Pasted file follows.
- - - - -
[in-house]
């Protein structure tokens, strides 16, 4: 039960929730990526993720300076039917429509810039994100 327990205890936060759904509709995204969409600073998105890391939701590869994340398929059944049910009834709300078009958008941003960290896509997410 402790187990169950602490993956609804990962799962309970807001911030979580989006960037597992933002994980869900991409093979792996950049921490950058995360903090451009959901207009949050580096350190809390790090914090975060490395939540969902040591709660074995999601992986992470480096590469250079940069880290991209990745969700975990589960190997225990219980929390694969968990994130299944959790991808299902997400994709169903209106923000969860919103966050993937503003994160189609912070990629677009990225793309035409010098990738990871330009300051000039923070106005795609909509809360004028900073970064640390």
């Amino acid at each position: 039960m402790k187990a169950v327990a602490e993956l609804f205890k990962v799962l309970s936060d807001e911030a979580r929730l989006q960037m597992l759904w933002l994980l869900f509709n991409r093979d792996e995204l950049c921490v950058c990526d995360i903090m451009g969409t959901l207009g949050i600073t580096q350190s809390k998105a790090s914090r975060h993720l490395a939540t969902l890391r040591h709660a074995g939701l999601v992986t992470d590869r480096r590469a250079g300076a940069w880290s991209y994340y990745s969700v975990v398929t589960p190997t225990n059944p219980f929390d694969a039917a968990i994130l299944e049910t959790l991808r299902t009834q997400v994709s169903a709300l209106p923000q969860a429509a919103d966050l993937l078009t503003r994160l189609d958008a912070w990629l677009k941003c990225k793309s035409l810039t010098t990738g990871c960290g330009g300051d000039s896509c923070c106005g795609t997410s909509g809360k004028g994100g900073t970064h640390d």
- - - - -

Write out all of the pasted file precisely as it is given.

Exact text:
[in-house]
């Protein structure tokens, strides 16, 4: 039960929730990526993720300076039917429509810039994100 327990205890936060759904509709995204969409600073998105890391939701590869994340398929059944049910009834709300078009958008941003960290896509997410 402790187990169950602490993956609804990962799962309970807001911030979580989006960037597992933002994980869900991409093979792996950049921490950058995360903090451009959901207009949050580096350190809390790090914090975060490395939540969902040591709660074995999601992986992470480096590469250079940069880290991209990745969700975990589960190997225990219980929390694969968990994130299944959790991808299902997400994709169903209106923000969860919103966050993937503003994160189609912070990629677009990225793309035409010098990738990871330009300051000039923070106005795609909509809360004028900073970064640390």
């Amino acid at each position: 039960m402790k187990a169950v327990a602490e993956l609804f205890k990962v799962l309970s936060d807001e911030a979580r929730l989006q960037m597992l759904w933002l994980l869900f509709n991409r093979d792996e995204l950049c921490v950058c990526d995360i903090m451009g969409t959901l207009g949050i600073t580096q350190s809390k998105a790090s914090r975060h993720l490395a939540t969902l890391r040591h709660a074995g939701l999601v992986t992470d590869r480096r590469a250079g300076a940069w880290s991209y994340y990745s969700v975990v398929t589960p190997t225990n059944p219980f929390d694969a039917a968990i994130l299944e049910t959790l991808r299902t009834q997400v994709s169903a709300l209106p923000q969860a429509a919103d966050l993937l078009t503003r994160l189609d958008a912070w990629l677009k941003c990225k793309s035409l810039t010098t990738g990871c960290g330009g300051d000039s896509c923070c106005g795609t997410s909509g809360k004028g994100g900073t970064h640390d």